Tuesday, June 9, 2009
B - The Band - "The Band"
This may prove to be a difficult review to write; not because I can’t think of an ocean of superlatives to describe this album, but because everything that needs to be said about it was said in Greil Marcus’ outstanding essay from his book “Mystery Train” (which I can also gush over, as it’s one of the best books on rock music ever written). I’m so familiar with this essay that I’m worried I may subconsciously plagiarize it, so I’ll try to keep this review short and sweet.
“The Band” is one of my favorite albums ever. There is not one bad thing I can say about it. The songs are all fantastic, the musicianship is never less than impressive, the sound is warm and appropriate, the singing hits all the emotion it sets out to hit, hell, even the cover photograph captures the album perfectly. These guys had been together in Canada for years, and the camaraderie and sympathy in the songs bears this out. In an era of wild psychedelic nonsense, the Band reverted to playing only what they needed to, making every song sound complete without being bloated.
Each song has something about it that makes me keep coming back, no matter how many times I hear it. To wit:
“Across the Great Divide”: the lyrics are very funny, describing a man desperately trying to double talk his way out of being shot by his girlfriend for crimes unspecified. By the end, it sounds like he succeeded, as he’s telling her about how good their life together will be going forward, but, just in case, “tell me hon, what you done with the gun?”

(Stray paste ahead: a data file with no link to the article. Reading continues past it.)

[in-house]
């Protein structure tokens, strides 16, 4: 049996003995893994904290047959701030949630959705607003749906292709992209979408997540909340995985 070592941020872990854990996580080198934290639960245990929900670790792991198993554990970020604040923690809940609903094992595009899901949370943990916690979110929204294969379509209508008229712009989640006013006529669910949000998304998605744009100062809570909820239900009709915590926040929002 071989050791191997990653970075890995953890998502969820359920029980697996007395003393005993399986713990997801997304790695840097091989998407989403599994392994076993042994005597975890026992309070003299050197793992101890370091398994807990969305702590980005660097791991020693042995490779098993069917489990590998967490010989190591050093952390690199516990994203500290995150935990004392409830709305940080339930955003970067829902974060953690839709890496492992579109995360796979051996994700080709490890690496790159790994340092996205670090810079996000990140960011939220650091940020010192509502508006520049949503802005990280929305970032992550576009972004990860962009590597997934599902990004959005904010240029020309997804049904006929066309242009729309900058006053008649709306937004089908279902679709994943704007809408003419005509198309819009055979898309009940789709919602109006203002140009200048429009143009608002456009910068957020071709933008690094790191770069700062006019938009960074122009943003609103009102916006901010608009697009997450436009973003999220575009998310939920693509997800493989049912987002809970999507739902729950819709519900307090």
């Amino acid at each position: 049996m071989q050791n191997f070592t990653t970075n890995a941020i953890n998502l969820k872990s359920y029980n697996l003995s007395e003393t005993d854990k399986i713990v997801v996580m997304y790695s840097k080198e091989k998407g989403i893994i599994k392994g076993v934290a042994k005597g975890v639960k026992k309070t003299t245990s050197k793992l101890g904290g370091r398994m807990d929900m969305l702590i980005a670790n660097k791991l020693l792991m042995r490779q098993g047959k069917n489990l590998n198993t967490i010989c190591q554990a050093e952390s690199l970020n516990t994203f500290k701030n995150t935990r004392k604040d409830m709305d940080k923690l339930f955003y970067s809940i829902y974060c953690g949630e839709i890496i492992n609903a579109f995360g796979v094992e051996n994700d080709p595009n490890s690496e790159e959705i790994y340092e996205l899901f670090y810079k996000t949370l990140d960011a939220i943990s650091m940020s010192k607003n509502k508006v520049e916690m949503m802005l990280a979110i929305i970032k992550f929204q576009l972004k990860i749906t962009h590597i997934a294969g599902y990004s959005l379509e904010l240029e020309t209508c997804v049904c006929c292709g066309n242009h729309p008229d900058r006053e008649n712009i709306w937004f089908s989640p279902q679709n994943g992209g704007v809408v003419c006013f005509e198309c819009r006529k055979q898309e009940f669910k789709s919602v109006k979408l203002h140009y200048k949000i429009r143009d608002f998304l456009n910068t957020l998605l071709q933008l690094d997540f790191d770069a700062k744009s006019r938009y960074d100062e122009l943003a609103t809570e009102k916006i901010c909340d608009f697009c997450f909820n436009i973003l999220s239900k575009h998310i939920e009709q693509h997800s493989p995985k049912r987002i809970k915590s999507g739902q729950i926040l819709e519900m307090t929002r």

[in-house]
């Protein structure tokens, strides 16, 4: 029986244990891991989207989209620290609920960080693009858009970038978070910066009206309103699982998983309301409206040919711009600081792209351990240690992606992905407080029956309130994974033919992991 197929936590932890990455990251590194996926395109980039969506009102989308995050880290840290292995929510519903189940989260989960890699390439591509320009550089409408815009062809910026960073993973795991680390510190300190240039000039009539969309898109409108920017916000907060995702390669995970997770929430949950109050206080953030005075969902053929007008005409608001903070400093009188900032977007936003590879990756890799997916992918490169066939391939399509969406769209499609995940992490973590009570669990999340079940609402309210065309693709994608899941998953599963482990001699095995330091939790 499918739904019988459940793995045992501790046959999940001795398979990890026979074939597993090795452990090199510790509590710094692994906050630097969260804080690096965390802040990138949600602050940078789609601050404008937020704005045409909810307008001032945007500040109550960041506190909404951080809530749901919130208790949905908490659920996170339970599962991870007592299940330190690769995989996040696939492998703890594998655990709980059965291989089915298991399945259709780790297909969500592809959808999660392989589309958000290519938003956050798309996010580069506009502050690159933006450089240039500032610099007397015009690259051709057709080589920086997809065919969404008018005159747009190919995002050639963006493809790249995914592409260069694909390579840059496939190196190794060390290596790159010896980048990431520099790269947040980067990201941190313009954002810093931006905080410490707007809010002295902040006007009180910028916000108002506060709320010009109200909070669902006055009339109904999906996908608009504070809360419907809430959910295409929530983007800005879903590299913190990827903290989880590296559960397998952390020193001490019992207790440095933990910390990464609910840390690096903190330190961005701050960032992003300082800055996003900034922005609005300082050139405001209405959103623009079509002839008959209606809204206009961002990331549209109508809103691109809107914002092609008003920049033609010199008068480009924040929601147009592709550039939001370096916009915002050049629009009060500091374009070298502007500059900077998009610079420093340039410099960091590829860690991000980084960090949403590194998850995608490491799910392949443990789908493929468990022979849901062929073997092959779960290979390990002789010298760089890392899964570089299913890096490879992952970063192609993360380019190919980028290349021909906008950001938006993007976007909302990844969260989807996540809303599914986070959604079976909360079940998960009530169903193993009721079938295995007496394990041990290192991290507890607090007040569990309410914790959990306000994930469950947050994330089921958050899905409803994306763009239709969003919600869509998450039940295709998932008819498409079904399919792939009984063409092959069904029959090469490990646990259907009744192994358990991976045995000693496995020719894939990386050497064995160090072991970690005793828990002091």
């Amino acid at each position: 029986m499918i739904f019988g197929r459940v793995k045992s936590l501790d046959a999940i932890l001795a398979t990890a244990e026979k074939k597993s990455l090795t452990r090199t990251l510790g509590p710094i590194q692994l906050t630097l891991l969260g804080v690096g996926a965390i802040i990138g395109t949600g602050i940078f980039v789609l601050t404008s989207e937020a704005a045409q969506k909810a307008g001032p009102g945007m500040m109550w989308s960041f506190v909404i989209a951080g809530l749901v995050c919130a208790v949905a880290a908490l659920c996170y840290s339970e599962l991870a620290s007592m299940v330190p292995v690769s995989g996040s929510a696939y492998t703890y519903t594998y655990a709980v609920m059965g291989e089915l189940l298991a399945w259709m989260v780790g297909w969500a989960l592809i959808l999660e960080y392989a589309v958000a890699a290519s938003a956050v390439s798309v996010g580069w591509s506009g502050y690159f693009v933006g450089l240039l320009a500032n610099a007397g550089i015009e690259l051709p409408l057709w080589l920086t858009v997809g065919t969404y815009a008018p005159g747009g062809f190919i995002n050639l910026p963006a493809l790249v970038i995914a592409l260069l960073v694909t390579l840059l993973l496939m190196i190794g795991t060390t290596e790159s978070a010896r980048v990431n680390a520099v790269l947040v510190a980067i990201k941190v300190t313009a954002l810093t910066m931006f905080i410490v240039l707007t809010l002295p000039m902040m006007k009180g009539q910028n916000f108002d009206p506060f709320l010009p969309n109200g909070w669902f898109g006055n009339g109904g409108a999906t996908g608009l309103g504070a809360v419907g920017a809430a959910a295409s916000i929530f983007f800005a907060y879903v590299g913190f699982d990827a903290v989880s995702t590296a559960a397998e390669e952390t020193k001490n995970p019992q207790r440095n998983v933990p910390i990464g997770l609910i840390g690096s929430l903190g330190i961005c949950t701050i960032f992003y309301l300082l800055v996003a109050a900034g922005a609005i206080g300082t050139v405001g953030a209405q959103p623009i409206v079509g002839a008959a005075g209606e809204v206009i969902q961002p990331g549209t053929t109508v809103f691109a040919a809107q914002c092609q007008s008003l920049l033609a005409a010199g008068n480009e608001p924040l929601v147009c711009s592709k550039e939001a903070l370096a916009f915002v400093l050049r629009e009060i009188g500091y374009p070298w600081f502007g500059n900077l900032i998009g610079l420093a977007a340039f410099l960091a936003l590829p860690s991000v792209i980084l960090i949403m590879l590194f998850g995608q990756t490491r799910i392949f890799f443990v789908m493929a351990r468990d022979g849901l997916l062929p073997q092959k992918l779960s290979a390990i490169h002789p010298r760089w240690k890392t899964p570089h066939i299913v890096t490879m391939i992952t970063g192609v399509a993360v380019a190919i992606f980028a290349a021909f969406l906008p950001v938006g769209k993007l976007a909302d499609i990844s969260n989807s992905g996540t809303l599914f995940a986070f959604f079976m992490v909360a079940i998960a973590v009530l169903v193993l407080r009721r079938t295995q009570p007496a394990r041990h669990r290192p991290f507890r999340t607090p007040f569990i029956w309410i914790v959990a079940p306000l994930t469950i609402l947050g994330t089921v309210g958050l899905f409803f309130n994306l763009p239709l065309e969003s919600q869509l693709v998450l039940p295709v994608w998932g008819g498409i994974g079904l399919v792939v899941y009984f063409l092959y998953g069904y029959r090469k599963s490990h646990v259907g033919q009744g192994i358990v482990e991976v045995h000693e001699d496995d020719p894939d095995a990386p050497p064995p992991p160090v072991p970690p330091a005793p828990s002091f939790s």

“Rag Mama Rag”: this wonderful chooglin’ song peaks for me when Rick Danko’s violin chimes in after Levon Helm implores him to “rosin up the bow”. Also, great tuba playing! It’s got a great beat and easy to dance to.
“The Night They Drove Old Dixie Down” – despite its obvious appeal to me due to its subject matter (the end of the Civil War), this is one of the most heartbreaking songs I’ve ever heard. The narrator of the song, Virgil Cane, (amazingly sung by Levon) is a proud Southerner who’s lost everything and sounds on the verge of giving up, even though it goes against every fiber in his body, the very way he was raised. To give everything you have to fight for an existence that is gone forever & the bewilderment & resignation of how to survive going forward – that’s what this song captures. The playing highlights this well: when Virgil proudly tells of his brave older brother, the beat picks up for a couple of bars, but quickly slows back down when he sings of his brother’s death. Wow. This song illustrates the continuing saga of the Civil War: the aftermath that changed our country permanently. (How was it that a primarily Canadian group (Levon was from Arkansas) could make one of the most evocative AMERICAN albums of all time?)
“When You Awake” – this song features one of the hallmarks of the Band (at least on their 1st 2 albums): the group vocals. There are times when all three singers (Helm, Danko, & Richard Manuel) all harmonize in a manner rough & spontaneous. Each has a unique voice, and their blend gives the songs a rustic 1920’s farm recordings feel – very timeless.
“Up on Cripple Creek” – besides the previous album’s “The Weight”, this is their best-known song. Funky & funny (outstanding clavinet playing by multi-instrumentalist Garth Hudson), you can’t beat the feel good chorus: “Up on Cripple Creek she sends me / if I spring a leak, she mends me / I don’t have to speak, she defends me / a drunkard’s dream, if I ever did see one.” Plus I like Levon’s “hee hee” after talking about how he loves it when Bessie “puts a donut in my tea”. And this is the ONLY rock song I’ve ever heard where yodeling is not just appropriate, but welcome.